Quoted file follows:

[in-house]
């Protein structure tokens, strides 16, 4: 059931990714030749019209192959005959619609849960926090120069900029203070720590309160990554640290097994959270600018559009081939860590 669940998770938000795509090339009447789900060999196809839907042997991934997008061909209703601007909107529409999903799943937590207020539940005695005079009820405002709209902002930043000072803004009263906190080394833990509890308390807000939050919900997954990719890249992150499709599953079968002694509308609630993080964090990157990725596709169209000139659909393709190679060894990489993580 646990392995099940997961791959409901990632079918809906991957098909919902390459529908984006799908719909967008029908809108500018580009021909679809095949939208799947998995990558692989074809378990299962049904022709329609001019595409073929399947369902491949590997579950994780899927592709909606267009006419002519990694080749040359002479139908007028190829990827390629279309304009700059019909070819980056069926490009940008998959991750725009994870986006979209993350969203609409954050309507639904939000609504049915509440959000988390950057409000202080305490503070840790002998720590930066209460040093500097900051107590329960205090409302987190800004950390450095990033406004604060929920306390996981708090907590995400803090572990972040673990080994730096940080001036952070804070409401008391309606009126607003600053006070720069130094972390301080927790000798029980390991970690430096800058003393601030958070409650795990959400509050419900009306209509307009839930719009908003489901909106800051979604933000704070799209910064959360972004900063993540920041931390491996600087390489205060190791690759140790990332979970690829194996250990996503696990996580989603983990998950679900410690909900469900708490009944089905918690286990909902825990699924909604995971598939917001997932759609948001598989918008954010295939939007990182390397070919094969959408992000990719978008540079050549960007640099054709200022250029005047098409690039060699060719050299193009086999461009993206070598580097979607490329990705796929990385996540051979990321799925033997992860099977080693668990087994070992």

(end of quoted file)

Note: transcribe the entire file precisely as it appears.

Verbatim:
[in-house]
């Protein structure tokens, strides 16, 4: 059931990714030749019209192959005959619609849960926090120069900029203070720590309160990554640290097994959270600018559009081939860590 669940998770938000795509090339009447789900060999196809839907042997991934997008061909209703601007909107529409999903799943937590207020539940005695005079009820405002709209902002930043000072803004009263906190080394833990509890308390807000939050919900997954990719890249992150499709599953079968002694509308609630993080964090990157990725596709169209000139659909393709190679060894990489993580 646990392995099940997961791959409901990632079918809906991957098909919902390459529908984006799908719909967008029908809108500018580009021909679809095949939208799947998995990558692989074809378990299962049904022709329609001019595409073929399947369902491949590997579950994780899927592709909606267009006419002519990694080749040359002479139908007028190829990827390629279309304009700059019909070819980056069926490009940008998959991750725009994870986006979209993350969203609409954050309507639904939000609504049915509440959000988390950057409000202080305490503070840790002998720590930066209460040093500097900051107590329960205090409302987190800004950390450095990033406004604060929920306390996981708090907590995400803090572990972040673990080994730096940080001036952070804070409401008391309606009126607003600053006070720069130094972390301080927790000798029980390991970690430096800058003393601030958070409650795990959400509050419900009306209509307009839930719009908003489901909106800051979604933000704070799209910064959360972004900063993540920041931390491996600087390489205060190791690759140790990332979970690829194996250990996503696990996580989603983990998950679900410690909900469900708490009944089905918690286990909902825990699924909604995971598939917001997932759609948001598989918008954010295939939007990182390397070919094969959408992000990719978008540079050549960007640099054709200022250029005047098409690039060699060719050299193009086999461009993206070598580097979607490329990705796929990385996540051979990321799925033997992860099977080693668990087994070992």